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No Greater Love: Operation Pedro Pan View Comments
By Maria de Lourdes Ruiz Scaperlanda

A Pedro Pan sits on a Miami seawall near St. Raphael House. All the boys would look out to sea there and reminisce about Cuba; now they laugh to realize Cuba was not actually in that direction.

AT THE AGE OF 10, Oscar Pichardo left behind his parents, friends, possessions and native land. Oscar and his brother Jesús were among 14,048 unaccompanied Cuban minors between the ages of six and 18 who were airlifted out of Cuba to the United States after Fidel Castro took power. Their parents were not allowed to leave Cuba.

It has been 50 years since this grassroots effort nicknamed Operation Pedro Pan took place, yet the details still read like a Communist-era spy novel—a clandestine underground movement in Communist Cuba, C.I.A. and State Department assistance, an activity kept secret from the U.S. media, and a young Irish priest in Miami coordinating the efforts.

But for Oscar and most fellow Pedro Panes (pronounced “Pah-ness”), as they call themselves, this implausible spy story is first and foremost a story of love—the measure of a love so great, so unselfish, that it moved parents seeking safety for their children to send them unaccompanied to a foreign country.

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María de Lourdes Ruiz Scaperlanda is a Cuban-American living in Norman, Oklahoma. She is the author of five books, including The Journey: A Guide for the Modern Pilgrim (Loyola, 2004). See www.mymaria.net.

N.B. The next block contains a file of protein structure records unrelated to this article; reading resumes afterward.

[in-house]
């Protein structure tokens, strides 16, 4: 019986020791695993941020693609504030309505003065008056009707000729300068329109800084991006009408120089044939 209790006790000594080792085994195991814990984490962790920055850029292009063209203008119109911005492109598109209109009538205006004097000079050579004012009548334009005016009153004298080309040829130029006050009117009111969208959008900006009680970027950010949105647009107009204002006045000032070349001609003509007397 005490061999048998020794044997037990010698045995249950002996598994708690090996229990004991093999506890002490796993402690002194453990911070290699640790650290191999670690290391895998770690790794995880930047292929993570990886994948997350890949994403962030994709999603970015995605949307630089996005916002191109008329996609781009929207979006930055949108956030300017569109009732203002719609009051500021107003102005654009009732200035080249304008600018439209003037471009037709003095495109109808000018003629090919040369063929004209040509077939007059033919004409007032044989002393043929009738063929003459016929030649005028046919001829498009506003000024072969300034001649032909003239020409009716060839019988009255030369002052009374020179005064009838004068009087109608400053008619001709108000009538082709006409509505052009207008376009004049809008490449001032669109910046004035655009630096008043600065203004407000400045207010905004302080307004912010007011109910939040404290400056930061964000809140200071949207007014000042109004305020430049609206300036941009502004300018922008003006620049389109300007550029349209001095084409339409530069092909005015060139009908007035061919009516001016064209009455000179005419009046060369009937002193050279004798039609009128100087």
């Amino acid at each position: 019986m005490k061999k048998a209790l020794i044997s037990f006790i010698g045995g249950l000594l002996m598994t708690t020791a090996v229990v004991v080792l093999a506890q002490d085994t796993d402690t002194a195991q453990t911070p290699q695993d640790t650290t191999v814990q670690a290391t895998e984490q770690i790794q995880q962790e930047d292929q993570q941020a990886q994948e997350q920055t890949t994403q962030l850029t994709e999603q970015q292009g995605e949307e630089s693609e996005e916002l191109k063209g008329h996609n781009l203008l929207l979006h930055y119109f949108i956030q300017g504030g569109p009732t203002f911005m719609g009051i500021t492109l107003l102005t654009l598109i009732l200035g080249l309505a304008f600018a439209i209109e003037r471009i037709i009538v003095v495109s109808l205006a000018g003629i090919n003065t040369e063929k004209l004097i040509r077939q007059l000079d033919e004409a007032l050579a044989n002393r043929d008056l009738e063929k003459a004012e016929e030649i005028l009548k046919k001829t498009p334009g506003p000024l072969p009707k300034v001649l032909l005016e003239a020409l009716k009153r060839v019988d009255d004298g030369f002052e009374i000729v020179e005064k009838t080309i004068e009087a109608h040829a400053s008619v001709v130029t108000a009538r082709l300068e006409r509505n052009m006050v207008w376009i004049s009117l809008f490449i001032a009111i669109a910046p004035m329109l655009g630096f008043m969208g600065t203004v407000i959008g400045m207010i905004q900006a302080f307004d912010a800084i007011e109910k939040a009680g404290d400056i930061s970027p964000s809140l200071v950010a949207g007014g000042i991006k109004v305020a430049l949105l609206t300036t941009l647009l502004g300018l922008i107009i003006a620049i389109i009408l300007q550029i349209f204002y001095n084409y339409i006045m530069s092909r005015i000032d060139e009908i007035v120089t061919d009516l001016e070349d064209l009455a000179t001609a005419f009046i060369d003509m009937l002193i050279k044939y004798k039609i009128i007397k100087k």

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Giles: Despite the fact that much about St. Giles is shrouded in mystery, we can say that he was one of the most popular saints in the Middle Ages. Likely, he was born in the first half of the seventh century in southeastern France. That is where he built a monastery that became a popular stopping-off point for pilgrims making their way to Compostela in Spain and the Holy Land.<br /><br />In England, many ancient churches and hospitals were dedicated to Giles. One of the sections of the city of Brussels is named after him. In Germany, Giles was included among the so-called 14 Holy Helpers, a popular group of saints to whom people prayed, especially for recovery from disease and for strength at the hour of death. Also among the 14 were Sts. Christopher, Barbara and Blaise. Interestingly, Giles was the only non-martyr among them. Devotion to the "Holy Helpers" was especially strong in parts of Germany and in Hungary and Sweden. Such devotion made his popularity spread. Giles was soon invoked as the patron of the poor and the disabled.<br /><br />The pilgrimage center that once drew so many fell into disrepair some centuries after Giles' death. American Catholic Blog The ascension is about the final reunion of what appeared to be separated for a while: earth and heaven, human and divine, matter and Spirit. If the Christ is the archetype of the full human journey, now we know how it all resolves itself in the end. “So that where I am, you also will be” (John 14:3).

 
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